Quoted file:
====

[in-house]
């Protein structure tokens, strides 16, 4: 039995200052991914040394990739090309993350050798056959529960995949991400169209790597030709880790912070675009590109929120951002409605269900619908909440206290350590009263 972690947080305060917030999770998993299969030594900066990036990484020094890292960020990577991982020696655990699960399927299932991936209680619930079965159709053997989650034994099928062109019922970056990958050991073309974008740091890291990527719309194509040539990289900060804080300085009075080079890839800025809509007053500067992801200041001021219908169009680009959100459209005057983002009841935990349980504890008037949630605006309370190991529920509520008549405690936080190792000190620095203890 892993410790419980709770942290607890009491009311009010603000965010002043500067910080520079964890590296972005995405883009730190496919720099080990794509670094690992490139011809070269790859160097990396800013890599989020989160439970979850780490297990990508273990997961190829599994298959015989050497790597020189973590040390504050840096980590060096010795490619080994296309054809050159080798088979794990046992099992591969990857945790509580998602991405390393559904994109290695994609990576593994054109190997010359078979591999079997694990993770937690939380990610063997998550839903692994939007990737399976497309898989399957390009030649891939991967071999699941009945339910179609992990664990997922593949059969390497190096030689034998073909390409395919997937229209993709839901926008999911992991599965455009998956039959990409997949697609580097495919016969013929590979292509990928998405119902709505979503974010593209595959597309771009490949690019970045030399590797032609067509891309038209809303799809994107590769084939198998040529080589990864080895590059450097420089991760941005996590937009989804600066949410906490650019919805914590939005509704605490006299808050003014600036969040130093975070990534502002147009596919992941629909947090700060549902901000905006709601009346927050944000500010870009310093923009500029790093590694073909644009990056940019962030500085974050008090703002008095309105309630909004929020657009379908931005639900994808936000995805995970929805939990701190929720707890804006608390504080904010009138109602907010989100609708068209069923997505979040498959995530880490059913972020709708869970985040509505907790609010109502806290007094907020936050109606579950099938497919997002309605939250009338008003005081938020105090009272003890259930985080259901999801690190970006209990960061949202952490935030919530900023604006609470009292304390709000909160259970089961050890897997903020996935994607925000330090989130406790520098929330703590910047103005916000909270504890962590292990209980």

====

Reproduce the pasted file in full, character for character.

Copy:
[in-house]
């Protein structure tokens, strides 16, 4: 039995200052991914040394990739090309993350050798056959529960995949991400169209790597030709880790912070675009590109929120951002409605269900619908909440206290350590009263 972690947080305060917030999770998993299969030594900066990036990484020094890292960020990577991982020696655990699960399927299932991936209680619930079965159709053997989650034994099928062109019922970056990958050991073309974008740091890291990527719309194509040539990289900060804080300085009075080079890839800025809509007053500067992801200041001021219908169009680009959100459209005057983002009841935990349980504890008037949630605006309370190991529920509520008549405690936080190792000190620095203890 892993410790419980709770942290607890009491009311009010603000965010002043500067910080520079964890590296972005995405883009730190496919720099080990794509670094690992490139011809070269790859160097990396800013890599989020989160439970979850780490297990990508273990997961190829599994298959015989050497790597020189973590040390504050840096980590060096010795490619080994296309054809050159080798088979794990046992099992591969990857945790509580998602991405390393559904994109290695994609990576593994054109190997010359078979591999079997694990993770937690939380990610063997998550839903692994939007990737399976497309898989399957390009030649891939991967071999699941009945339910179609992990664990997922593949059969390497190096030689034998073909390409395919997937229209993709839901926008999911992991599965455009998956039959990409997949697609580097495919016969013929590979292509990928998405119902709505979503974010593209595959597309771009490949690019970045030399590797032609067509891309038209809303799809994107590769084939198998040529080589990864080895590059450097420089991760941005996590937009989804600066949410906490650019919805914590939005509704605490006299808050003014600036969040130093975070990534502002147009596919992941629909947090700060549902901000905006709601009346927050944000500010870009310093923009500029790093590694073909644009990056940019962030500085974050008090703002008095309105309630909004929020657009379908931005639900994808936000995805995970929805939990701190929720707890804006608390504080904010009138109602907010989100609708068209069923997505979040498959995530880490059913972020709708869970985040509505907790609010109502806290007094907020936050109606579950099938497919997002309605939250009338008003005081938020105090009272003890259930985080259901999801690190970006209990960061949202952490935030919530900023604006609470009292304390709000909160259970089961050890897997903020996935994607925000330090989130406790520098929330703590910047103005916000909270504890962590292990209980």